Growing customer loyalty is a worthy goal for any business, but it takes dedication. Here are some of the most common challenges companies face in improving their customer loyalty:

  • Too little differentiation in a competitive market
  • Insufficient understanding of what customers want
  • Too few personalized shopping experiences 
  • Prioritizing short-term gains over long-term relationships

In other words, no matter how great your products may be, you can’t just sit back and watch customer loyalty happen. You’ll need to nurture it with an active, strategic approach.

Strategies to increase customer loyalty

Loyal customers don’t just love one thing about your business – they return for the overall excellent experience of shopping with you.

Here are four areas you’ll need to give close thought to as you design your loyalty-building strategy.

  • Personalized experiences
    Today’s customers expect personalization throughout their shopping journey. That means relevant recommendations and promotions, and a sense that they are known and valued. Check out our article on personalization for ideas on how to get started.
  • Consistent engagement
    This doesn’t mean spamming customers with generic emails. It’s about having an active presence in the online and physical spaces your customers enjoy, and facilitating two-way interactions. Inviting customers to share user-generated content such as photos and videos, participate in contests, and leave reviews are all steps in the right direction.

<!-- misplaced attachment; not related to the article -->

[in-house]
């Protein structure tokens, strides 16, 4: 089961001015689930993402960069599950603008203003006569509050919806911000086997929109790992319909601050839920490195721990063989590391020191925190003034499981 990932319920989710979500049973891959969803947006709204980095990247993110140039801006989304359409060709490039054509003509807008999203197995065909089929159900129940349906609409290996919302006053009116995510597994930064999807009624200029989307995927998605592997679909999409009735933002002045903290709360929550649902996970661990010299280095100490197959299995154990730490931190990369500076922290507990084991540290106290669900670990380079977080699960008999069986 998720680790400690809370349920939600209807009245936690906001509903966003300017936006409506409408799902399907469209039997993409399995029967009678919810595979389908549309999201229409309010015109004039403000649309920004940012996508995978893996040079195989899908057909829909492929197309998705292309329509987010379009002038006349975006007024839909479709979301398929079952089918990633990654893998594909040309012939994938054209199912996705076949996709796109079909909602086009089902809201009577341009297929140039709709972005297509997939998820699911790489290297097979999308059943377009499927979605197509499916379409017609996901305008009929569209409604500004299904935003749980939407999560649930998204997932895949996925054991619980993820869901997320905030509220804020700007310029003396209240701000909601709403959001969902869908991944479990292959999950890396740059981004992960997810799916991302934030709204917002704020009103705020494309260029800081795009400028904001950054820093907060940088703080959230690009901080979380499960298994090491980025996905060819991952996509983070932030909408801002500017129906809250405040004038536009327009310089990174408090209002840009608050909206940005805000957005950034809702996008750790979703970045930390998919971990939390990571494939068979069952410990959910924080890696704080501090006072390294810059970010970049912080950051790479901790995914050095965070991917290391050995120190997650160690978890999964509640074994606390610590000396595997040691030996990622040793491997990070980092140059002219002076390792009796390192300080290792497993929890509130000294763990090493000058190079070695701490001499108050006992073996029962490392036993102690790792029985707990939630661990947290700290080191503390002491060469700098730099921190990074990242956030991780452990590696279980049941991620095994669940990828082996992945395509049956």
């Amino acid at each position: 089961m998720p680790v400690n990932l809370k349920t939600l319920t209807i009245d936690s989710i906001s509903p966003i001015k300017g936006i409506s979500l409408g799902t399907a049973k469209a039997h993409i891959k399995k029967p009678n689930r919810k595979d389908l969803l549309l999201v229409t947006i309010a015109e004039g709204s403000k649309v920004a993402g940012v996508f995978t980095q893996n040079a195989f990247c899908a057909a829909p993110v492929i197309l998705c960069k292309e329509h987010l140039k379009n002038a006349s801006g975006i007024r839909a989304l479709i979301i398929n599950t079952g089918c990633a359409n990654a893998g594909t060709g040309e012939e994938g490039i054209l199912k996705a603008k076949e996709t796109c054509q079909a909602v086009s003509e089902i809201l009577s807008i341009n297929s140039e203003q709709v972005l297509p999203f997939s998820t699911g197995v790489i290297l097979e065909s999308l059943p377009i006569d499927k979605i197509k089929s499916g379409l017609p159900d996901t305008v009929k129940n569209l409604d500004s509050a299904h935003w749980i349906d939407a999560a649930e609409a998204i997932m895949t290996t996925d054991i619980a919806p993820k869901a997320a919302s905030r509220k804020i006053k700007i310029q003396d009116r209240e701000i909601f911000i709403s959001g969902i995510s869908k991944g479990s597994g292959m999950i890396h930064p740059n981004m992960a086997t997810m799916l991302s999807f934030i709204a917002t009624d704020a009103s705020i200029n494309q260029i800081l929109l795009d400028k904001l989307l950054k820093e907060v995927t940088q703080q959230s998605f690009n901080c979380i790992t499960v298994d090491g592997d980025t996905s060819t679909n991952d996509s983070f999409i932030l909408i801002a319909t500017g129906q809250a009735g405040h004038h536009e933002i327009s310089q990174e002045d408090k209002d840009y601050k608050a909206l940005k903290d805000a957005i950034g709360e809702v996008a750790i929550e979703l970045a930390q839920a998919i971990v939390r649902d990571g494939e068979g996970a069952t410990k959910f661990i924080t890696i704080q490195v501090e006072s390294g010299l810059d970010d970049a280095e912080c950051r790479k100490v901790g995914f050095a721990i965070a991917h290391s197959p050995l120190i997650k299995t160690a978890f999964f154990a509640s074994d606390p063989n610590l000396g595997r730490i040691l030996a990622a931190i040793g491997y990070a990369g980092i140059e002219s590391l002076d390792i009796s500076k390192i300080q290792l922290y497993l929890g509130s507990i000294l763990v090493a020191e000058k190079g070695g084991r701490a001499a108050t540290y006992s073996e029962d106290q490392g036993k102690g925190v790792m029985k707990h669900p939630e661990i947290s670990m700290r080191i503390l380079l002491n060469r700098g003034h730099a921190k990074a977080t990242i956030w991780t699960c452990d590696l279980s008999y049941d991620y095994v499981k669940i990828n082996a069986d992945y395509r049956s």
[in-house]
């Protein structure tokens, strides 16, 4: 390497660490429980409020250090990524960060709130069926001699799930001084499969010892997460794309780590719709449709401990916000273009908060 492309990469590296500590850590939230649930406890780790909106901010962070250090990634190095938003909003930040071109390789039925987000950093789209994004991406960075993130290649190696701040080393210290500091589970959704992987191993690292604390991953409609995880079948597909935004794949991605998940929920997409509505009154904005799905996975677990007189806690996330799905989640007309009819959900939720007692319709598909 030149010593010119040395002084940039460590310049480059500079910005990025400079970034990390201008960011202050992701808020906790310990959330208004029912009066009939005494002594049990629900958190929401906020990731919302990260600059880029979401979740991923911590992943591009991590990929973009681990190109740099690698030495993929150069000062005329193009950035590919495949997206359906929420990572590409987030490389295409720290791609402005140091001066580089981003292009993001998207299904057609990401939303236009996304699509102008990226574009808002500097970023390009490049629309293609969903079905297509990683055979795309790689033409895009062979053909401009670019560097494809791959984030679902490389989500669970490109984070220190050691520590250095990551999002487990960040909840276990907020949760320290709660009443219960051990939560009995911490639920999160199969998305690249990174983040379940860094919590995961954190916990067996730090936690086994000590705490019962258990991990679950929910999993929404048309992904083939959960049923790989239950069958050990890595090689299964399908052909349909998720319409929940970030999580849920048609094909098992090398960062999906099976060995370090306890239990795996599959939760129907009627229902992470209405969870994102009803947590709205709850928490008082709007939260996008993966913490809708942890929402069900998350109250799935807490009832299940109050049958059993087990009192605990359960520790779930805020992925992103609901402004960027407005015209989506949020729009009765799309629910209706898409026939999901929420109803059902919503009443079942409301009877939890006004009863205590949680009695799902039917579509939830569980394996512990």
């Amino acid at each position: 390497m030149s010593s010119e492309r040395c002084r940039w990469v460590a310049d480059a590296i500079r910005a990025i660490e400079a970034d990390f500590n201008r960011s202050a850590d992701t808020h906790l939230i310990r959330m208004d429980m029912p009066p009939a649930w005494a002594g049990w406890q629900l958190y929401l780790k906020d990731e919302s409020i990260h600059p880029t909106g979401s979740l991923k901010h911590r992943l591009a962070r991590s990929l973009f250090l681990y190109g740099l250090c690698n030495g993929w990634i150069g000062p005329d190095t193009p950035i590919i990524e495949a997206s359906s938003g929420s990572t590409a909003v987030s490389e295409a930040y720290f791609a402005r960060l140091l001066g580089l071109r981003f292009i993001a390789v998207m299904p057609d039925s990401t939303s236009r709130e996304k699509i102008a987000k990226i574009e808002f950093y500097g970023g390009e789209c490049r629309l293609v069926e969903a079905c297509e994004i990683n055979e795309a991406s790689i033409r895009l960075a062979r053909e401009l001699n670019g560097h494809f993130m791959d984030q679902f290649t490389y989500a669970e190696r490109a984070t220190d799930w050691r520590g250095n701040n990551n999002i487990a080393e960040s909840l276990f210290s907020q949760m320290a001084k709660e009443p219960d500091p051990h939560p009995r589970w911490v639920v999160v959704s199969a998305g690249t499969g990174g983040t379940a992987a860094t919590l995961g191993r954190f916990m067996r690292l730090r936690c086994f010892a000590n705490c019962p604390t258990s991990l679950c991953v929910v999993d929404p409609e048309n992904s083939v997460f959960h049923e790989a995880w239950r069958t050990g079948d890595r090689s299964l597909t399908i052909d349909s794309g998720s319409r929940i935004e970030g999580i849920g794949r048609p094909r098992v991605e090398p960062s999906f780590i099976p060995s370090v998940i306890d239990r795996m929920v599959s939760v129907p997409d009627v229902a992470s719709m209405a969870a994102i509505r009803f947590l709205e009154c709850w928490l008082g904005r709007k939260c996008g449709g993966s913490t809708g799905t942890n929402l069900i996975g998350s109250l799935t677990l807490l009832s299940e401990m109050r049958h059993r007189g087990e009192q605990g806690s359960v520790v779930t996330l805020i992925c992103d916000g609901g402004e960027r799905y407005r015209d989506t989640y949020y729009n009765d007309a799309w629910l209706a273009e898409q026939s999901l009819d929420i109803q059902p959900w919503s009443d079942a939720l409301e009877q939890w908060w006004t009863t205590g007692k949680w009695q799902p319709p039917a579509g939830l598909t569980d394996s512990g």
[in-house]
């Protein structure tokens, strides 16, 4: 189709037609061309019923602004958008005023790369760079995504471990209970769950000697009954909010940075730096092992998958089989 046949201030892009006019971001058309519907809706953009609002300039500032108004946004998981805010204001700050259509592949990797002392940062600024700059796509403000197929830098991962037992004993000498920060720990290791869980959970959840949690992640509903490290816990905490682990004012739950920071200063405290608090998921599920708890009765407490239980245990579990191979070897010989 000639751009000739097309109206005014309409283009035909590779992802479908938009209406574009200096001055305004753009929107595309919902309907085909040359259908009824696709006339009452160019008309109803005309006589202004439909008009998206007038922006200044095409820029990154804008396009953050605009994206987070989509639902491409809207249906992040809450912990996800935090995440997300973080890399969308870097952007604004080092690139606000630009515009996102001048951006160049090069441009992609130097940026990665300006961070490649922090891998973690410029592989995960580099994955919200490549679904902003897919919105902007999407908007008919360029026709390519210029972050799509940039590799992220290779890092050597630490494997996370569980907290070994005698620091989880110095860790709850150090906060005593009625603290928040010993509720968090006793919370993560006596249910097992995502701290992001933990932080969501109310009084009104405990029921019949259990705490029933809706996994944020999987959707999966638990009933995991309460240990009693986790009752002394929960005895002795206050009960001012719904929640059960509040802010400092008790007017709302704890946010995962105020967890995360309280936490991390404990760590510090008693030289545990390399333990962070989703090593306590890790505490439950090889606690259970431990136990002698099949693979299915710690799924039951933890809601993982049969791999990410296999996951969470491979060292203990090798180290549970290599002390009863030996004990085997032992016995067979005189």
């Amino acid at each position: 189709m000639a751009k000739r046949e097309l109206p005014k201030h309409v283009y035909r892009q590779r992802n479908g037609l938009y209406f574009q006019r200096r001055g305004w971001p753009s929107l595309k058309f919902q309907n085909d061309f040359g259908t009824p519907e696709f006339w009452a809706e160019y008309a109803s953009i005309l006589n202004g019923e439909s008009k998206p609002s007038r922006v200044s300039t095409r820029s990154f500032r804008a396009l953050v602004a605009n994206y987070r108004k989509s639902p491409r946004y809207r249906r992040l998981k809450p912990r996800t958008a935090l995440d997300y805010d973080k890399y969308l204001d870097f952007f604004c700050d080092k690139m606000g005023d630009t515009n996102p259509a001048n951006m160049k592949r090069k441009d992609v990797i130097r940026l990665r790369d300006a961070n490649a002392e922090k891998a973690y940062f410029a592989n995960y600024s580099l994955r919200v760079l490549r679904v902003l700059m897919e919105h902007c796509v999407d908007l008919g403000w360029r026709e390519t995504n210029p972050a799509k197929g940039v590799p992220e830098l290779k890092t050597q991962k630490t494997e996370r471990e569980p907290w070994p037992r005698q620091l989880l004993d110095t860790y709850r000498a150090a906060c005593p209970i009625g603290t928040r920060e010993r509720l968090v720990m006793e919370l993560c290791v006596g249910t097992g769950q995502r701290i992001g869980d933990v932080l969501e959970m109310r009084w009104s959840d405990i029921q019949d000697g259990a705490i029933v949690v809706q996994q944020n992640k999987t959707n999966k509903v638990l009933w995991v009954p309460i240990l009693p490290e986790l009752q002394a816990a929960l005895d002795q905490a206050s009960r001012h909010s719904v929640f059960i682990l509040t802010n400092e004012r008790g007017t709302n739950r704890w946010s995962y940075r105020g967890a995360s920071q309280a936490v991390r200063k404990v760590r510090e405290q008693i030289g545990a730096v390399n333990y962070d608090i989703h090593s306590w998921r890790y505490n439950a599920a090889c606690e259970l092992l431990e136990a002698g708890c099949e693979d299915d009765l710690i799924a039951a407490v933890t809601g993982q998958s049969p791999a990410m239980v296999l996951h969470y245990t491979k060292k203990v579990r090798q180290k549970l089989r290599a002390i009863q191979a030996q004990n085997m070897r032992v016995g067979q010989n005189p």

• Quality products
    This goes without saying, but all the loyalty programs in the world can’t help you if your product catalog isn’t meeting customer needs. If customers don’t seem interested in engaging with you beyond an initial purchase, it’s worth reviewing your products’ quality and market fit.
  • Empathetic service
    A whopping 90% of customers say a positive experience with a support agent would make them more likely to repurchase from a business. Providing flexible, friendly, and human service is just as important as ever.

What is a customer loyalty program?

An effective customer loyalty program can become your driving force in growing your fan base. 

At a basic level, customer loyalty programs reward customers for shopping or engaging with your business. They foster trust by showing customers that you value them and are focused on their needs.